Rettegi 1970          Gy. Rettegi, Emlékezetre méltó dolgok, ed. with introduction and explanatory notes by Zs. Jakó, Bukarest 1970.

»Articles in periodicals:

Terry 1993             S. Meiklejohn Terry, Thinking about Post-Communist Transitions: How Different Are They?, Slavic Review, 52/2 (Summer, 1993), 333–337.

»Chapters in books:

Davies 2005           S. Davies, Stalin and the Making of the Leader Cult in the 1930s. In B. Apor, J. C. Behrends, P. Jones, E. A. Rees (eds.), The Leader Cult in Communist Dictatorship: Stalin and the Eastern Bloc, New York 2005, 29–46.

»Theses and dissertations:

Thorne 2012          M. Benjamin Thorne, The Anxiety of Proximity: “The Gypsy Question” in Romanian Society, 1934–1944 and Beyond, Ph.D. thesis, Indiana University, Bloomington 2012.

»Manuscripts and other documentary sources. If the manuscript has a distinct title, it should be cited in italics.

Chaundler 1798      T. Chaundler, Collocutiones, Balliol College, Oxford, MS 288, Exchequer accounts, Dec. 1798, Cheshire Record Office, E311.

Repository information. For archives in languages other than English, retain everything in the original language – however unfamiliar – except the city name:

Paris, Bibliothèque Nationale de France, MS fonds français 146.

Arhivele Naționale Istorice Centrale, Bucharest, Comitetul Central – Secția Cancelarie fond, file 154/1968, folio(s), 154 (154–158).

Colecția Muzeului Național de Istorie a Transilvaniei, Cluj-Napoca, Contemporană fond, document no. 523.

How to abbreviate repository names:

Colecția MNIT       Colecția Muzeului Național de Istorie a Transilvaniei, Cluj-Napoca, Contemporană fonds.

MNL OL, DF         Magyar Nemzeti Levéltár, Országos Levéltára, Budapest, Diplomatikai Fényképgyűjtemény (including mention of online access data – web address and date: https://archives.hungaricana.hu/hu/charters, accessed 12 May 2021).

»Audio and audiovisual materials, websites and other electronic data:

When citing electronic sources all the rules of traditional bibliography are taken into account. In addition to the classical identification data of the referenced work (depending on its type), one must add the exact web address and the date when the website was consulted. For articles indexed in online data bases the doi code must be added.

Online article

Allaby 2013           M. Allaby, “Feathers and Lava Lamps,” Oxford Reference (2013), http://www.oxfordreference.com/page/featherslavalamps, accessed 9 Nov. 2013.

Online journal article

Druin 2002            A. Druin, The Role of Children in the Design of New Technology, Behaviour & Information Technology, 21/1 (2002), 1–25. doi:10.1080/01449290110108659.

Online reference

“Gunpowder Plot” / Encyclopaedia Britannica       “Gunpowder Plot,” Encyclopaedia Britannica, http://www.britannica.com/EBchecked/topic/249505/Gunpowder-Plot, accessed 5 Nov. 2013.

When citing audiovisual and video materials, or broadcast media, the three key elements that need to be included are: title or a description of what the item is, broadcasting or production details, including a date, short description of the medium, unless this is already made clear by the context or a heading within the bibliography.

News report

BBC News [video], 5 Nov 2013   BBC News, “Inside India’s Mars Mission HQ” [video] (5 Nov. 2013), http://www.bbc.co.uk/news/world-24826253, accessed 5 Nov. 2013.

Interview

McEwen 2013        S. McEwen, “Tan Twan Eng Interview: ‘I Have No Alternative but to Write in English’,” The Spectator (20 May 2013), http://blogs.spectator.co.uk/books/2013/05/tan-twan-eng-interview-i-haveno-alternative-but-to-write-in-english/, accessed 9 Nov. 2013.

Television program

Berger 1972           J. Berger, Episode 1, Ways of Seeing, BBC (1972), https://www.youtube.com/watch?v=0pDE4VX_9Kk, accessed 9 Nov. 2013.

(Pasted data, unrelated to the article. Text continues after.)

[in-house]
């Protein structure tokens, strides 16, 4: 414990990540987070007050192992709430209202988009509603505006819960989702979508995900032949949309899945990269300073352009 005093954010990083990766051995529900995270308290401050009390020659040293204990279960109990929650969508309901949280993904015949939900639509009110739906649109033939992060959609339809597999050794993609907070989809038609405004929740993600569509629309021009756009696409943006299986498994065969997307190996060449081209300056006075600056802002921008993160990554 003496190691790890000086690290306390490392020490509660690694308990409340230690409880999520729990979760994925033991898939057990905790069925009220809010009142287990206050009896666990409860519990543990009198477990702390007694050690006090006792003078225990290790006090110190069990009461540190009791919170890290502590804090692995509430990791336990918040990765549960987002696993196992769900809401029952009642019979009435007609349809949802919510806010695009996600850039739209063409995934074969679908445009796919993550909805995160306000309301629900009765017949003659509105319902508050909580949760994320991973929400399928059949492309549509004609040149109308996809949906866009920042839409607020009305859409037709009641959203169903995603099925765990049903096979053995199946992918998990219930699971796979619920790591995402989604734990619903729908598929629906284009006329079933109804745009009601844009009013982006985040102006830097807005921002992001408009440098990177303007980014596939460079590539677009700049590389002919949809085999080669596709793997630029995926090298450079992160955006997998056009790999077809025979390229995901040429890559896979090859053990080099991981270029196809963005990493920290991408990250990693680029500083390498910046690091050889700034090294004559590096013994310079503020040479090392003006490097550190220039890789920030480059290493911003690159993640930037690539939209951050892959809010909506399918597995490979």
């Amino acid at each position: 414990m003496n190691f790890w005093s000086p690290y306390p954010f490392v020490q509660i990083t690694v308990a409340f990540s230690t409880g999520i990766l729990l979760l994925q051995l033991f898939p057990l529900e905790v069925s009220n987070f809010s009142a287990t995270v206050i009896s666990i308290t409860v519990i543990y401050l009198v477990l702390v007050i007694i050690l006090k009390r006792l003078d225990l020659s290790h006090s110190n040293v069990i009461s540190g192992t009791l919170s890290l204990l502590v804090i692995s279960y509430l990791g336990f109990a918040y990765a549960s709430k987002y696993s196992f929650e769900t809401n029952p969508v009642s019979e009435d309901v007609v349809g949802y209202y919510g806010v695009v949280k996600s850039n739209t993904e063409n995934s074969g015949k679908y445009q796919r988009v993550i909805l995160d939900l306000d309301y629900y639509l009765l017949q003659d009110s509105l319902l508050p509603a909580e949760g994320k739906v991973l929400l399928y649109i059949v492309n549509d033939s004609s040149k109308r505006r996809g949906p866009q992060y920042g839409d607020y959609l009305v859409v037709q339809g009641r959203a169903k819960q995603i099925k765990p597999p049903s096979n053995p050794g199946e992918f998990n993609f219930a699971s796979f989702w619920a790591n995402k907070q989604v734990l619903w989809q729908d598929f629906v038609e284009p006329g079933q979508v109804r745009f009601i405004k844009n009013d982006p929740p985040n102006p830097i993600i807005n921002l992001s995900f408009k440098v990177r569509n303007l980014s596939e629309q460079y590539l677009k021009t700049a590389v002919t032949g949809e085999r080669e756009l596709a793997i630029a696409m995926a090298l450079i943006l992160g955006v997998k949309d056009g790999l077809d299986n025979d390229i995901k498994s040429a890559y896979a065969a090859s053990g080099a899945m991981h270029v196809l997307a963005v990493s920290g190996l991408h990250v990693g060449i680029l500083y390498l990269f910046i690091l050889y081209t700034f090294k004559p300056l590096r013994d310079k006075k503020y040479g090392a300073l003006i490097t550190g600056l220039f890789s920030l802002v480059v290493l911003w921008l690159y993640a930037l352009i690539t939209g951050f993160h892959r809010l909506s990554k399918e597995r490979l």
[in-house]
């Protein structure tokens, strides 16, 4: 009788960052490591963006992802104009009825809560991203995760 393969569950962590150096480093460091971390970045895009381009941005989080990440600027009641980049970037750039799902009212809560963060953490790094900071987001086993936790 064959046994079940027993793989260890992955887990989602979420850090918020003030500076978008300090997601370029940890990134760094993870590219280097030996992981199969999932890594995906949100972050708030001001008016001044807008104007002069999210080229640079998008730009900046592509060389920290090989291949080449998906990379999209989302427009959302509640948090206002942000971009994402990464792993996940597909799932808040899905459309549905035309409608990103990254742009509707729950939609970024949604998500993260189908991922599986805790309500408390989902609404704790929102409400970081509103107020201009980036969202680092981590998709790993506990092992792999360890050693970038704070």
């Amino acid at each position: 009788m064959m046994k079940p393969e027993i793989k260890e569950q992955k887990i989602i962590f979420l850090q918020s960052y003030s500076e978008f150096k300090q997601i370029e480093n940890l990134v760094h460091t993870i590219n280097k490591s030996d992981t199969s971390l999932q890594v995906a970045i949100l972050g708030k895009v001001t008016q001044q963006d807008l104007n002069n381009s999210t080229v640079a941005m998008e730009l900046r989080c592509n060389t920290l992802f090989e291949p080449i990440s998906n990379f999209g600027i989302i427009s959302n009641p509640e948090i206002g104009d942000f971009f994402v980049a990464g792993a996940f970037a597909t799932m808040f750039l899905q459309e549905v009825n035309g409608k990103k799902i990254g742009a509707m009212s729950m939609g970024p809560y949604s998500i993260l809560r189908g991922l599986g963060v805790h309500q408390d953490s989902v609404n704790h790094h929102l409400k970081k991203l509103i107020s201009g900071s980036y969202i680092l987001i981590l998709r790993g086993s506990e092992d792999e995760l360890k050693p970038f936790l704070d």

III. Other Style Recommendations (frequent situations)

1. Ellipses consist of a series of points (...) signaling that words have been omitted from quoted matter, or that part of a text is missing or illegible. Omitted words are marked by three full points printed on the line, set between round brackets: Political language . . . is designed to make lies sound truthful.

2. Brackets

► parentheses or round brackets ( ) are used for digressions and explanations, for glosses and translations, to give and expand abbreviations, and to enclose ancillary, references, and variants: Zimbabwe (formerly Rhodesia), TLS (Times Literary Supplement), £ 2 billion ($3.1 billion) or He hopes (as we all do) that the project will be successful.

► square brackets [ ] are used chiefly for comments, corrections, or translations made by a subsequent author or editor: They [the Lilliputians] rose like one man.

3. Quotations marks

► for embedded quotations (short text or, even, longer text that is woven into the paragraph or the sentences of the paper) enclose quoted matter between double quotation marks, and use single quotation marks for a quotation within a quotation: “Have you any idea,” he said, “what ‘red mercury’ is?”.

► if the quoted matter exceeds sixty words or four-five lines, use displayed quotations set one size down, with all lines indented from the left; no quotation marks shall be used in this case.

4. Italics

► for titles used in the body text (e.g. written works, works of art etc.).

► to emphasize or highlight certain elements in the body text and to express altered or unusual semantic values of a term (though, emphasis for dramatic effect is not advised).

► for isolated words written in a foreign language (especially archaic ones), that are common to the historical scientific texts, or that belong to the specialized vocabulary of a research field (e.g. archaic words, Latin words, typological or technical vocabulary, historical toponymy etc.).

4. Data forms

► use cardinal numbers for dates in the following order: day, month, year without internal punctuation: 2 November 2003.

► in the body text, refer to centuries and millennia in words, not in numbers.

► decades should be expressed in numbers when referring to a specific time frame (the 1920s) and in words when referring to a specific time frame with social, cultural, or political implications (the Twenties).